Living the single life and loving it
“… I have learned in whatsoever state I am, therewith, to be content” (Philippians 4:11).
What is the “therewith” you find yourself in today?
An e-mail from a good friend of mine started like this: “Well, I am alone again, but don’t worry, I am happy.” Reading further, I discovered she had parted ways with husband No. 2. She ended the e-mail by saying being alone does not necessarily mean being lonely. I thought about that phrase for a while and found I agree with it. I personally can be alone for hours or days and be completely at peace with it because I find things to do. Loving to read, I can grab a good book, sit out by the pool, eat when and what I want (or if I want), go where I want to go, and visit with whomever makes me happy. I catch up on long overdue correspondence, travel if I choose, shop if needed, or watch TV with the remote in my own hand.
Now before any of our good readers fear my husband and I have broken up our marriage or that I am trying to muscle in on “Dear Annie,” let me assure that all is well in the Henley household. I lived as a single woman with children for many years and did fine. I admit I learned a lot and I had to change my way of doing things, but not only did I survive, but I also thrived and found I was much stronger than I knew. I also had wonderful friends and family who were there to help should I need them.
During the years I lived alone, I discovered creativity I did not know I had, learned to work in a completely different environment, took on new challenges, and feel that in my quiet and private space, I had a real opportunity to grow. I believe I also learned to find contentment in and with myself. A lecturer I heard not long ago said that humans must first learn to love themselves before they can really learn to love others.
Now, of course, there are some funny sides to living alone, and I would be remiss if I did not mention some of them. With no one else in the house, you don’t have to dress if you don’t choose to do so. You can wear those gosh awful pajamas all day if it pleases you. If you want to get up at 3 in the morning and read or watch TV, you can without anyone worrying about you or trying to get you to come back to bed and get your rest. Did I mention cooking? You can or can’t, whichever you choose. So you like to eat ham out of the package, a chunk of cheese with crackers, or cookies in bed. Take out is good.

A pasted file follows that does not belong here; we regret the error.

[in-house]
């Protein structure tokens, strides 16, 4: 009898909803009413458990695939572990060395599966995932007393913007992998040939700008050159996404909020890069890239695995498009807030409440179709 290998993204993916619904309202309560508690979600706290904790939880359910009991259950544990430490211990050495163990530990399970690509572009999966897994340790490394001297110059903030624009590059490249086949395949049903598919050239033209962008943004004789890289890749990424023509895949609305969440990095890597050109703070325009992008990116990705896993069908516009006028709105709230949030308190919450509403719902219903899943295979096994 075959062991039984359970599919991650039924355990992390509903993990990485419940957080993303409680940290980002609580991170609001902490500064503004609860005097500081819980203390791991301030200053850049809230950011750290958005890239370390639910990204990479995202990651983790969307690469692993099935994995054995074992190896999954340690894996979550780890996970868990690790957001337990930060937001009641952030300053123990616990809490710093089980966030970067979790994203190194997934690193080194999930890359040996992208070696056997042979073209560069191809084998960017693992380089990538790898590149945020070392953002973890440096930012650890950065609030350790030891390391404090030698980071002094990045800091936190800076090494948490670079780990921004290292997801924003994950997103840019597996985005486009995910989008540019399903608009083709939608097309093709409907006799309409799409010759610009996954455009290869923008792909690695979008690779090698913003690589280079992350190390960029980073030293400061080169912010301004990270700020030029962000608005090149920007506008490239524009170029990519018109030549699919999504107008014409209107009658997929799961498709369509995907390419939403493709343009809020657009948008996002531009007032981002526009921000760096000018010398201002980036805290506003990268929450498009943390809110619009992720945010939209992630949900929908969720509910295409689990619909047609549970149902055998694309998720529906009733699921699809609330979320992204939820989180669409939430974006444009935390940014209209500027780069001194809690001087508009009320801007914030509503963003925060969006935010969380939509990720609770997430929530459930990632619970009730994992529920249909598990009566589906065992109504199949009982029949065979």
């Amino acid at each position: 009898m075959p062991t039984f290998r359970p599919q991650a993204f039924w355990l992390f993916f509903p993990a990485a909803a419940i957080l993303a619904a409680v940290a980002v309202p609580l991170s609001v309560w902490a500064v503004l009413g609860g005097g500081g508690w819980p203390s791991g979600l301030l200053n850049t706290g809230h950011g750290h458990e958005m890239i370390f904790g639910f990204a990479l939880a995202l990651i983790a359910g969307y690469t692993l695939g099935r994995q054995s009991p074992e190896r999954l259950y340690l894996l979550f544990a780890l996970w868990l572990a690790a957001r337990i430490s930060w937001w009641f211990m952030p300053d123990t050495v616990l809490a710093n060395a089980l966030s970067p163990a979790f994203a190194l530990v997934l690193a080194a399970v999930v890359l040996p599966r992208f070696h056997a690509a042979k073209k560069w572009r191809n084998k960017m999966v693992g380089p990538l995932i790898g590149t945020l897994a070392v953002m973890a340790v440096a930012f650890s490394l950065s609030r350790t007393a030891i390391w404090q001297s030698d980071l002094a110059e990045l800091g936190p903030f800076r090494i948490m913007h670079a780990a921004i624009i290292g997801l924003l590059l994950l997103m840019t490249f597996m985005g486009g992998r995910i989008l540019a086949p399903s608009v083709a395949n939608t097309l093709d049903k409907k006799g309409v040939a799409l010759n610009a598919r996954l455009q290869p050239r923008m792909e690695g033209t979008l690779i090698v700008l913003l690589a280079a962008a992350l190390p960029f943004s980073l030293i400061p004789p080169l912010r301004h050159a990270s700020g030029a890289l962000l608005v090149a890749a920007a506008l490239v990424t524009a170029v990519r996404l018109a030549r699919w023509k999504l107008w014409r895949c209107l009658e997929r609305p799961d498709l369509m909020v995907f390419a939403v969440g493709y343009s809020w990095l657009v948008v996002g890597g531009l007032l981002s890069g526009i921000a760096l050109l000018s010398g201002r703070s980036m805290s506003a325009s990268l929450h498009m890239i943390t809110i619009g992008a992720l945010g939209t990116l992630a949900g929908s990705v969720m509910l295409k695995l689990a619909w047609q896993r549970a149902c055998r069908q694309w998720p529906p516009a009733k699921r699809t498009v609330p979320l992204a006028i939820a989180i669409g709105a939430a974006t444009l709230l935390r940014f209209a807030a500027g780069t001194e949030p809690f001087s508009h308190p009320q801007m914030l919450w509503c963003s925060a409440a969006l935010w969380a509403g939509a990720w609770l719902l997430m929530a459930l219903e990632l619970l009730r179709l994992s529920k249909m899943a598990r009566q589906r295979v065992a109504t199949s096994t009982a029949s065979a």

Ah, singing and dancing, even if you’re not very good at it. You can grab that spatula or spoon, pretend it’s a wired microphone, and sing to the rooftop. And control of the TV, CD player or radio — that’s a real winner! Cleaning becomes a matter of priorities. No one notices the dust or the piled up laundry other than you, or your mom when she comes over to visit. Having a bad hair day? Who cares? And if you’re a girl, the toilet seat is always down. Toothpaste tubes are your prerogative — cap on or off? Vacation about to come up? You choose where to go. There’s no one home to tell on you.
Even though these things are humorous to some extent, it does give single folks, men and women, something to think about during a time in your life when you might be feeling a bit blue or discouraged. Make the most of your single years. Travel where you’d most like to go. Continue your education. Take up a sport. Volunteer when opportunities present themselves. Get a pet you love. Perhaps try your hand at writing, photography or collecting.
You still need people with whom to share your life, and you will much more likely meet someone new and interesting if you are involved in your community. Be grateful for the good things in your life. If you’re healthy, thank God for that. If you have supportive family and close friends, make sure they know you are grateful for their love. Gratitude determines attitude in 99 percent of the instances that most affect our daily lives. The very worst thing one can do is panic and feel that every day must be spent in finding that right person with whom to share life. In so many cases, people have said when they stopped looking, God sent the right partner. Your “singledom” will not likely last a lifetime. The air of desperation is by far the worst signal you can emit to others.
Think of it instead as a time that God has allowed for you to get to know yourself.